Research & Development

Ongoing Internal Research

Longitudinal Disease Development

NASH model disease development and progression has been studied by Woodland in our male and female NASH/fibrosis models. Rather than just focusing on end-point biology, we have collected samples "on the way" to the NASH fibrosis endpoint.

In the schematic below we took animals every two weeks throughout the model starting just before the start of the high fat diet and out to 12 weeks. We have liver samples including FFPE and flash frozen as well as blood fractions archived for your target ID and validation. In addition, we have looked at over 300 genes by microarray to evaluate gene expression in fibrosis, fatty liver and inflammation pathways. Data may be accessed for your project.
















In the second schematic and data we show that hyperglycemia can accelerate and exacerbate fibrosis in our modeling.

In ongoing research projects we will explore additional physiological insults likely to be comorbidity factors in human patients including "leaky-gut syndrome" and alcoholic insults to the fibrotic liver. These are experimental new programs we are developing at the request of clients interested in the role of the gut microbiome in liver diseases and alcohol on top of NASH. These are real-world insults that patients experience that can have profound effects on the development and progression (rate) of NASH.

And lastly, combination models with either carbon tetrachloride (CCl4) or thioacetamide (TAA) on top of the metabolic perturbations can again exacerbate fibrosis and provide a slightly more robust endpoint against which to measure your drug’s efficacy.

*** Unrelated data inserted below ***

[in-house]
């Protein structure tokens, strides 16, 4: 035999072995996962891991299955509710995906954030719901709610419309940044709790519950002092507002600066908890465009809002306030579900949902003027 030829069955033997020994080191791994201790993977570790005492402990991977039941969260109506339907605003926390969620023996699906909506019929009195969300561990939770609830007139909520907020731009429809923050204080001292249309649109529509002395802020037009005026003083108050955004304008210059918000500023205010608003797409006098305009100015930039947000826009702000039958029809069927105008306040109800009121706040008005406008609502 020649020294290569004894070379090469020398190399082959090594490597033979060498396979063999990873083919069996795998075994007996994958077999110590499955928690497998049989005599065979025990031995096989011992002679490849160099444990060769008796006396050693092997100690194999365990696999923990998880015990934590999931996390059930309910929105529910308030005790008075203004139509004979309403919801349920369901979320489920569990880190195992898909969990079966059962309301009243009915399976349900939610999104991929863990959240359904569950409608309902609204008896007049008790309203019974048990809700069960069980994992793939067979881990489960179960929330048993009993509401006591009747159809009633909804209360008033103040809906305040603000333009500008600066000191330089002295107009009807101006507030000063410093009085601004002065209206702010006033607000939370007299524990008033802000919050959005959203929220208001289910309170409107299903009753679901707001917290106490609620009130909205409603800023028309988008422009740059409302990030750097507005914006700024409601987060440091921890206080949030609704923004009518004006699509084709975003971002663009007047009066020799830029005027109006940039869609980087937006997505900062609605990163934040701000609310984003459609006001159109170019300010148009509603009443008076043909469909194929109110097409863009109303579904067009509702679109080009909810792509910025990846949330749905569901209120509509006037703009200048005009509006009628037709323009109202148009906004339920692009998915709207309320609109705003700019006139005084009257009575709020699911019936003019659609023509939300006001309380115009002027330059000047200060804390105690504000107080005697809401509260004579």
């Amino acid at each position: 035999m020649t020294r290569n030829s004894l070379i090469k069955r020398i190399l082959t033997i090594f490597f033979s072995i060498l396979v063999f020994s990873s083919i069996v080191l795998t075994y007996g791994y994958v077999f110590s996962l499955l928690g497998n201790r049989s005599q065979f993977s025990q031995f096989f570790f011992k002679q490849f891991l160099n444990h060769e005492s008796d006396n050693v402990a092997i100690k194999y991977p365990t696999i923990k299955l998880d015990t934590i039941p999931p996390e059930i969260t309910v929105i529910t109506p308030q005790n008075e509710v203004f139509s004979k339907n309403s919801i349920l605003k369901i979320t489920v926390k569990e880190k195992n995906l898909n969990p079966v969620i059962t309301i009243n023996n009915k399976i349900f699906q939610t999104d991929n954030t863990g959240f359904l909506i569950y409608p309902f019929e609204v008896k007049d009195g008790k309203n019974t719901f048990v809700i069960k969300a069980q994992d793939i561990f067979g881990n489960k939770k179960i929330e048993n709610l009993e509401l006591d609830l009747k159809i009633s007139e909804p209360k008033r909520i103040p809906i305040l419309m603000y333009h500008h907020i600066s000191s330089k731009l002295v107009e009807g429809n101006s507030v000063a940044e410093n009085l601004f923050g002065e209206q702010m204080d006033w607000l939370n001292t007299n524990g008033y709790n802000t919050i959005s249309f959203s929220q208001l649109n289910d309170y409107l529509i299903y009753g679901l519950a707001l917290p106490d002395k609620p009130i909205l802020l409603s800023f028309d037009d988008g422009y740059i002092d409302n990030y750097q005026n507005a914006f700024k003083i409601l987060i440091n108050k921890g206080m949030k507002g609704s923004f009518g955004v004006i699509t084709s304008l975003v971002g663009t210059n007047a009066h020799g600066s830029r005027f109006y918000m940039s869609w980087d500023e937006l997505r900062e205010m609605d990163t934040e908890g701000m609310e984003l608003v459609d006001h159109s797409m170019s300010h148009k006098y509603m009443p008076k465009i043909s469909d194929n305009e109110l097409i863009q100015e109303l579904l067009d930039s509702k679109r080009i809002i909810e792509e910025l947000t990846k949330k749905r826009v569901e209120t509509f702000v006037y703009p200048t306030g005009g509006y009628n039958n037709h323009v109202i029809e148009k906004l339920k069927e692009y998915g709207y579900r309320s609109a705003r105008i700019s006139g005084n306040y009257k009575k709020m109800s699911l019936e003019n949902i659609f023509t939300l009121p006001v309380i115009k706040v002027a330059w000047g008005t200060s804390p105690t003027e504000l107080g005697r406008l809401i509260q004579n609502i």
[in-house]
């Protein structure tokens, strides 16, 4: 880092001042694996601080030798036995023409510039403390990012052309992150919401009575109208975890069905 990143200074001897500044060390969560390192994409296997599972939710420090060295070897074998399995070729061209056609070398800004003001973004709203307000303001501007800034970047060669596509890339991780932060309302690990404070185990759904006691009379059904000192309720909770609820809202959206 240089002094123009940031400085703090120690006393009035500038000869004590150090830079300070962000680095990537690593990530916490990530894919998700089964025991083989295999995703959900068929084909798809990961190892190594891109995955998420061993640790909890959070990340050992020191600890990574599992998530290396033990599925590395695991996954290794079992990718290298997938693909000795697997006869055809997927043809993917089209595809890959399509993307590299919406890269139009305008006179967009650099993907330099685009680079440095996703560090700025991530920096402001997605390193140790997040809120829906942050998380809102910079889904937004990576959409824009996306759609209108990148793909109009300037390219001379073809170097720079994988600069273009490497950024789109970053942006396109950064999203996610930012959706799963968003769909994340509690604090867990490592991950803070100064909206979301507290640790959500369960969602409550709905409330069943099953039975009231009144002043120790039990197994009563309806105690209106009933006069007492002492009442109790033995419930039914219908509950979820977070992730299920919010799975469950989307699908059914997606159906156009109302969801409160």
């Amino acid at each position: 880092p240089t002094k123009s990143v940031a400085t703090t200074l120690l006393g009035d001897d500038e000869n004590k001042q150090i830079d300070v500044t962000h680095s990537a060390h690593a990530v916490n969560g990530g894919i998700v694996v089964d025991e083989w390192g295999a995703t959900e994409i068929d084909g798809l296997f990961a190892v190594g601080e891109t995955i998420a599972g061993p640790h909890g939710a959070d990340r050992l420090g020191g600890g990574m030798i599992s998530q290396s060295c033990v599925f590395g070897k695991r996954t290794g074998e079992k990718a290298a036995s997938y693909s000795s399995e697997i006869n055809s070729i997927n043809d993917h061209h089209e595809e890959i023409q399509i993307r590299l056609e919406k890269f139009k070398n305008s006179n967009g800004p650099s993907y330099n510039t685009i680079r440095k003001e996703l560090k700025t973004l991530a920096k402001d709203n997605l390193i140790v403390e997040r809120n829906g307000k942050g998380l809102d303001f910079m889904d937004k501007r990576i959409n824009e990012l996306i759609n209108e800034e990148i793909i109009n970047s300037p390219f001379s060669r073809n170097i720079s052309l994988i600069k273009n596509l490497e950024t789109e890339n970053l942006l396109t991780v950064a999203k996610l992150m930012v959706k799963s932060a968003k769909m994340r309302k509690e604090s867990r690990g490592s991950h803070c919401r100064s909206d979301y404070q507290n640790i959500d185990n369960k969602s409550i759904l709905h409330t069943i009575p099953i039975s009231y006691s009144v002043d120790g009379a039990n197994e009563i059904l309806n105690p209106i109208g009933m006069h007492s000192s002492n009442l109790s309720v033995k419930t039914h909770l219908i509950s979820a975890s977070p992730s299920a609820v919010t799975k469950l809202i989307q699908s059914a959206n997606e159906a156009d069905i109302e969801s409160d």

There are no truly predictive animal models of human disease that take decades to develop, including NASH. However, by attention to the physiological drivers of disease, we are able to assess drug activity to affect the component drivers of steatosis, inflammation and fibrosis and in so doing, we have shown that some of the more worrisome sequelae such as precancerous lesions in the liver can be reduced (2017 and 2018 poster data).

accelerated fibrosis.png

Metabolically-induced liver cancer

Liver cancer in a NASH mouse

At Woodland Biosciences, we have begun to look at the sequelae of our NASH and fibrosis disease modeling. While it is a goal of most preclinical research programs to halt or reverse fibrotic disease in the liver, this is not the cause of morbidity. NASH and Cirrhosis patients progress to liver failure, die from cardiovascular disease or progress to Hepatocellular Carcinoma (HCC).

We have started to model this progression and have found that drugs that are effective in slowing fibrosis or other metabolic parameters of NASH are effective in reducing lesion number and size in livers of treated animals compared to controls.


Woodland presented a poster on this work at 2018 AACR meeting in Chicago (Poster #4088). The poster is available under "News".



Extending DIO Modeling into NASH

Adding insult to injury

Woodland asked the question, "What are the pathological consequences of extending the DIO model" with both increasing time and adding chemical insult to the obesity in the model.

While the studies are currently ongoing, we know that we can exacerbate hyperglycemia and expect to affect fibrosis in the model. Data available in 4th quarter 2019.

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